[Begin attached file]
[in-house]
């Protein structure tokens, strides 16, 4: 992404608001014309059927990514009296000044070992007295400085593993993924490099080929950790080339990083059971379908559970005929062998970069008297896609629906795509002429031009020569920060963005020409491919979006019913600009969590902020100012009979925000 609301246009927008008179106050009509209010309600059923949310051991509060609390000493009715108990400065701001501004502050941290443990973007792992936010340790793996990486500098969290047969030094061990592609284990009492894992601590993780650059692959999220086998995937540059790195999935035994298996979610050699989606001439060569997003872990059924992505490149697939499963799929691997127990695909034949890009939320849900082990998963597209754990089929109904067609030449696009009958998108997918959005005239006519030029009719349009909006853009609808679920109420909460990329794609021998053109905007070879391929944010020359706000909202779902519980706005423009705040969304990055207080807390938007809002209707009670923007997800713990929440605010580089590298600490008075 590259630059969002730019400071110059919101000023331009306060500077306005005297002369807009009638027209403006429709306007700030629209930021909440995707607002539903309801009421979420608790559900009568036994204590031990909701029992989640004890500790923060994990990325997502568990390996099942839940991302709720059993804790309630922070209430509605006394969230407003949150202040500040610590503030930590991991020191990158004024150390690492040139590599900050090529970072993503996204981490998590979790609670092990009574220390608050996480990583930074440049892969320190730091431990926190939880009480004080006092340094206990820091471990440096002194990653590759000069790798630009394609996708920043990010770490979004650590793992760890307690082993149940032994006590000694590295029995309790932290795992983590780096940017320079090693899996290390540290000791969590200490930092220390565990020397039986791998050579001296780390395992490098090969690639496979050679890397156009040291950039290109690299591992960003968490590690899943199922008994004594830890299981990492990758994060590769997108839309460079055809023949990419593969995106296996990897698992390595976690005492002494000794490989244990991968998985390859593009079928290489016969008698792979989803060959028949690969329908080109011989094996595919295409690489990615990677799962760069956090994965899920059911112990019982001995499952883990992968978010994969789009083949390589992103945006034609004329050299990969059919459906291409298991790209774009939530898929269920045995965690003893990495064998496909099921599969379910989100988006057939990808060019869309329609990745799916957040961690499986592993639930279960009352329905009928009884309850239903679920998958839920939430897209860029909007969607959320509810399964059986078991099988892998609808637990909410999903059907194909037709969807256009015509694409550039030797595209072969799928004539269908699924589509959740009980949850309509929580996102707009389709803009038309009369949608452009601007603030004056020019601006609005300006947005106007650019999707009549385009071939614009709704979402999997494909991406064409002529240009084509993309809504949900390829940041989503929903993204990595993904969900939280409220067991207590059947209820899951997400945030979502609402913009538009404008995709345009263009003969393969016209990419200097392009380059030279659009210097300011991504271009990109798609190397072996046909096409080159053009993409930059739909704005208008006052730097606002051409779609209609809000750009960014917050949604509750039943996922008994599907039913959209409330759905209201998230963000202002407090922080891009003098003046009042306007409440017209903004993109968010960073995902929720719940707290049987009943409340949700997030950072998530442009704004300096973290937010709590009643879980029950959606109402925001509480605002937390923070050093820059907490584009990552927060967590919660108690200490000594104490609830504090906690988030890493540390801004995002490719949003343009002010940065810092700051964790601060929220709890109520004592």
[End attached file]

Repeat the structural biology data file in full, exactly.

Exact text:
[in-house]
């Protein structure tokens, strides 16, 4: 992404608001014309059927990514009296000044070992007295400085593993993924490099080929950790080339990083059971379908559970005929062998970069008297896609629906795509002429031009020569920060963005020409491919979006019913600009969590902020100012009979925000 609301246009927008008179106050009509209010309600059923949310051991509060609390000493009715108990400065701001501004502050941290443990973007792992936010340790793996990486500098969290047969030094061990592609284990009492894992601590993780650059692959999220086998995937540059790195999935035994298996979610050699989606001439060569997003872990059924992505490149697939499963799929691997127990695909034949890009939320849900082990998963597209754990089929109904067609030449696009009958998108997918959005005239006519030029009719349009909006853009609808679920109420909460990329794609021998053109905007070879391929944010020359706000909202779902519980706005423009705040969304990055207080807390938007809002209707009670923007997800713990929440605010580089590298600490008075 590259630059969002730019400071110059919101000023331009306060500077306005005297002369807009009638027209403006429709306007700030629209930021909440995707607002539903309801009421979420608790559900009568036994204590031990909701029992989640004890500790923060994990990325997502568990390996099942839940991302709720059993804790309630922070209430509605006394969230407003949150202040500040610590503030930590991991020191990158004024150390690492040139590599900050090529970072993503996204981490998590979790609670092990009574220390608050996480990583930074440049892969320190730091431990926190939880009480004080006092340094206990820091471990440096002194990653590759000069790798630009394609996708920043990010770490979004650590793992760890307690082993149940032994006590000694590295029995309790932290795992983590780096940017320079090693899996290390540290000791969590200490930092220390565990020397039986791998050579001296780390395992490098090969690639496979050679890397156009040291950039290109690299591992960003968490590690899943199922008994004594830890299981990492990758994060590769997108839309460079055809023949990419593969995106296996990897698992390595976690005492002494000794490989244990991968998985390859593009079928290489016969008698792979989803060959028949690969329908080109011989094996595919295409690489990615990677799962760069956090994965899920059911112990019982001995499952883990992968978010994969789009083949390589992103945006034609004329050299990969059919459906291409298991790209774009939530898929269920045995965690003893990495064998496909099921599969379910989100988006057939990808060019869309329609990745799916957040961690499986592993639930279960009352329905009928009884309850239903679920998958839920939430897209860029909007969607959320509810399964059986078991099988892998609808637990909410999903059907194909037709969807256009015509694409550039030797595209072969799928004539269908699924589509959740009980949850309509929580996102707009389709803009038309009369949608452009601007603030004056020019601006609005300006947005106007650019999707009549385009071939614009709704979402999997494909991406064409002529240009084509993309809504949900390829940041989503929903993204990595993904969900939280409220067991207590059947209820899951997400945030979502609402913009538009404008995709345009263009003969393969016209990419200097392009380059030279659009210097300011991504271009990109798609190397072996046909096409080159053009993409930059739909704005208008006052730097606002051409779609209609809000750009960014917050949604509750039943996922008994599907039913959209409330759905209201998230963000202002407090922080891009003098003046009042306007409440017209903004993109968010960073995902929720719940707290049987009943409340949700997030950072998530442009704004300096973290937010709590009643879980029950959606109402925001509480605002937390923070050093820059907490584009990552927060967590919660108690200490000594104490609830504090906690988030890493540390801004995002490719949003343009002010940065810092700051964790601060929220709890109520004592």